Many “abstinence-only” programs do not consider the true social implications of addiction. For example, it not a fact that many drugs of abuse have been made completely illegal, and for people to purchase such a substance they have no choice, other than to conduct business on the black market, constantly putting themselves at severe risk of harm-risk that can at times be so bad that they make being arrested a relief? Could it not be that the immense markup on the prices of illicit drugs created by the current system of interdiction and incarceration plays a large part in the all too often dynamic of draining an individual and his/her finances, which then leads him/her to conduct desperate acts in order to get more drugs or more money for the purchase of those drugs? Is it not those desperate acts that then get put into the category of “spiritual” sickness? What about the societal delusion of being able to keep individuals from seeking out substances to change the way they feel through criminalization? This delusion has now been fully imbedded in American society for well over 100 years and has spawned such epic failures as Alcohol Prohibition and the “War on Drugs”. However, the truly disturbing reality is that many treatment professionals and researchers have chosen to be part of the status quo instead of standing up for practices that they know will bring about true meaningful change. So why then have these before mentioned addition issues and consequence become the norm? While there is certainly no one to answer that question, what is clear is that we, as addiction professionals and researchers, share a lot of the blame. I have heard the excuses from former colleagues during my clinical/practicum classes many times: It’s the law. What can you do? Ninety-five percent of our referrals for treatment are sent to us by the Criminal Justice system...if I told them how I really felt they might stop sending people here. While such issues could potentially be problematic if one works in an extremely conservative and/or ignorant and bigoted area of the country, my own experience did not play out that way. I personally worked in the addictions treatment field in two of the most conservative places in our country, or maybe even the entire developed world (Mississippi and Alabama) for four years prior to going on into my doctoral program. I was amazed at how many individuals working in the criminal justice field had very similar views to me as a rehabilitation professional in regards to how messed up a system of laws are that force individuals to spend months or even years of their lives behind bars just because they got caught possessing a drug they were addicted to. While I could say much here about how to work with individuals who have people in their life such as a probation or parole officer, that is for another time. What I really want to address in this editorial is what we all know well, and far too often ignore—the reality that the “or else” mentioned earlier (being arrested, fined, imprisoned, cast aside, chastised, disgraced, etc.) can often cause just as many, if not more, “social” problems as the addiction can; therefore, in order to develop effective, efficient, and humanitarian treatment strategies, we must address the current drug policies that force individuals to become criminals.
In order to address this issue, we must consider all aspects of the BPSS Model. Times have never been better in regards to our knowledge of the biological aspects of addiction. A plethora of research is available on the ways in which many different substances affect the brain [9,10]. This well done, solid scientific data shows that genetics play an even larger role in an individual’s development of a “dependency” diagnoses than was once thought. New innovations such as the positron emission tomography, or PET scan, can show us specifically what is going on in the brain to a level of accuracy never seen before. In part, the results of conducting such research and using highly advanced medical assessment equipment, have led to ground-breaking medications, such as buprenorphine, naltrexone and acamprosate, to help individuals work towards abstinence and/or maintain licit substance use while decreasing the chances for a person to turn back to the use of illicit drugs. The even better news is that there are many more medications currently being developed.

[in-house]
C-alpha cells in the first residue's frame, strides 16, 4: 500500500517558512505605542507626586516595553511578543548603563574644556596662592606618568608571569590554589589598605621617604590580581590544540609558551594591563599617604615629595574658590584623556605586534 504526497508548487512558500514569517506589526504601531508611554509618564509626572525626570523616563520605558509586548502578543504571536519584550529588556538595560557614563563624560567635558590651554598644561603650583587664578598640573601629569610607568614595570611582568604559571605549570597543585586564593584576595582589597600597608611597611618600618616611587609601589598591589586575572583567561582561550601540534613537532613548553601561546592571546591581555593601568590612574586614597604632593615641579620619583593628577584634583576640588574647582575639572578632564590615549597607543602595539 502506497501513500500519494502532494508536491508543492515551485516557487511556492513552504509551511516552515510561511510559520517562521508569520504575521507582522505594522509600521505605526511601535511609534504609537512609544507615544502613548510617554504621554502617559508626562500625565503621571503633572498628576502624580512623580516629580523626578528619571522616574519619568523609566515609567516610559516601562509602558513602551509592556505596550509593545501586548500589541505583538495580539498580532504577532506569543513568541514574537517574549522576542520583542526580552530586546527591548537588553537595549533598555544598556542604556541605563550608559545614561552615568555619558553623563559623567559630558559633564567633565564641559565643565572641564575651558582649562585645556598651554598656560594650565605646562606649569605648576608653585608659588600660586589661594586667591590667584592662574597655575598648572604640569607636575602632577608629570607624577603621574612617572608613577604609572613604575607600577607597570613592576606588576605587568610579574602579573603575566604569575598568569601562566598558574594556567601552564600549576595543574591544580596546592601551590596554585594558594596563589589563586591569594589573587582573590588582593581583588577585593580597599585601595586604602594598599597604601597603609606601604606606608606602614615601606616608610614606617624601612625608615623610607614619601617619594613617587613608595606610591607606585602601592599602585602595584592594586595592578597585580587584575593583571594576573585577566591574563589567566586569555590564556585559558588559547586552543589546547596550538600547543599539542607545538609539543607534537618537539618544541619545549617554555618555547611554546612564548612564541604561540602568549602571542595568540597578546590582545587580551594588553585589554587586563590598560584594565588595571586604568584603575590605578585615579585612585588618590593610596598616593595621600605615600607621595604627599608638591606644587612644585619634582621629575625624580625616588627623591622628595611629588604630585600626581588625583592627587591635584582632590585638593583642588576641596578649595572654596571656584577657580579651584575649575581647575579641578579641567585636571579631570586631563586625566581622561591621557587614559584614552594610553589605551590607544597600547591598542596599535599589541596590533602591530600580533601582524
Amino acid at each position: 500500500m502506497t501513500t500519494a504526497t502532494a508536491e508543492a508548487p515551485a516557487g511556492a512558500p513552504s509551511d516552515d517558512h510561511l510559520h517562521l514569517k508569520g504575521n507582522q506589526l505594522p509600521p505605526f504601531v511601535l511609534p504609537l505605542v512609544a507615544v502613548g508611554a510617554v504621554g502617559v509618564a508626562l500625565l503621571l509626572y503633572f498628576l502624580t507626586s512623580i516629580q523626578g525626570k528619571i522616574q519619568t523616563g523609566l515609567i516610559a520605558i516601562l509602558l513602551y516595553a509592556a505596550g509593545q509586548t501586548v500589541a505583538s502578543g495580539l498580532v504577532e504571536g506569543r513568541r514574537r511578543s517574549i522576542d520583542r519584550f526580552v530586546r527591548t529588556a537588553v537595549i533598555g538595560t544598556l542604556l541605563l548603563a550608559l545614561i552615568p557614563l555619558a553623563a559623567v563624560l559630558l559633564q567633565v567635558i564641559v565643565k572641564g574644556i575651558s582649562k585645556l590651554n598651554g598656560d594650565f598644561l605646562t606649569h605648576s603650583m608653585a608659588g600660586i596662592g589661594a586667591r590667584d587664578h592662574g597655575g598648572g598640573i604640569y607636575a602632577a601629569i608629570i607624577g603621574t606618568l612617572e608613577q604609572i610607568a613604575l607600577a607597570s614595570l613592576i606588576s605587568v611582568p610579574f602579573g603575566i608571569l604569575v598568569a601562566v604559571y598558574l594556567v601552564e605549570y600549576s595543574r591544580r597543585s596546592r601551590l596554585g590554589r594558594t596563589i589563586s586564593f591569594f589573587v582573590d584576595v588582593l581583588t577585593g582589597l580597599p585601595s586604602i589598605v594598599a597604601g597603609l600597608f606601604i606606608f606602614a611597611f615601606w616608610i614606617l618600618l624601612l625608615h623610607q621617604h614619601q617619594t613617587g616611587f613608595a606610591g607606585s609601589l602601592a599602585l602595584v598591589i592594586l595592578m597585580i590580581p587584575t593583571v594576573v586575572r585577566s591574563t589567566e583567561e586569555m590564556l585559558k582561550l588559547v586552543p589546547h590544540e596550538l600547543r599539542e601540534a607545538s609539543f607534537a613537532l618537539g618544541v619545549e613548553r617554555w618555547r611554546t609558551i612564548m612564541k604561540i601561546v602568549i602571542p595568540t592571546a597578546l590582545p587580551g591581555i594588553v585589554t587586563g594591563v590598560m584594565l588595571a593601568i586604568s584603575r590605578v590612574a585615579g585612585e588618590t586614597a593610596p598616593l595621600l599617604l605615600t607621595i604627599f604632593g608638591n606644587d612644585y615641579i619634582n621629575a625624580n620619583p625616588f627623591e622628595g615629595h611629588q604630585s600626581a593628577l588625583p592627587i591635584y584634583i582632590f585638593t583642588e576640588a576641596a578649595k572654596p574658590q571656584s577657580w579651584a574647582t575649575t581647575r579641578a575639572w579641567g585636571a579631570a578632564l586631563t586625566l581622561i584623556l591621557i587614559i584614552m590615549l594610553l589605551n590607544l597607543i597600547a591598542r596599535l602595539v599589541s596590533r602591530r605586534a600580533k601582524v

In our field, there is little doubt that psychological interventions for the treatment of addiction are very important and that they will continue to be important into the very distant future. At the current time we have an extensive list of evidence-based best practices that have helped to develop and will continue to help develop more effective client-centered treatments plans that can be used to bring about the best possible outcomes for individuals with addictionrelated disorders. For example, the National Institute on Drug Abuse, the National Institutes of Health and the U.S. Department of Health and Human Services collaborated to produce a research-based guide entitled Principles of Drug Addiction, which included over sixty studies proven to have successful psychological components in the treatment of addiction based disorders [11]. There is no reason to think then that the psychological aspect of the BPSS model is in any danger of becoming obsolete any time soon; however, I personally can imagine that as we move forward, we will learn even more about the specific ways in which certain types of addictions affect the brain and/or the role genetics play in how individuals react to certain substances. As a result, there will be less of a distinction made between what we now view as the psychological aspects of addition and what we will view as being more of a biological aspect of addiction. Regardless of if that turns out to be the case and to what level, psychological interventions will continue to play an important role in the treatment of addictions from a holistic perspective due to their proven track record of helping individuals with addiction related disorders.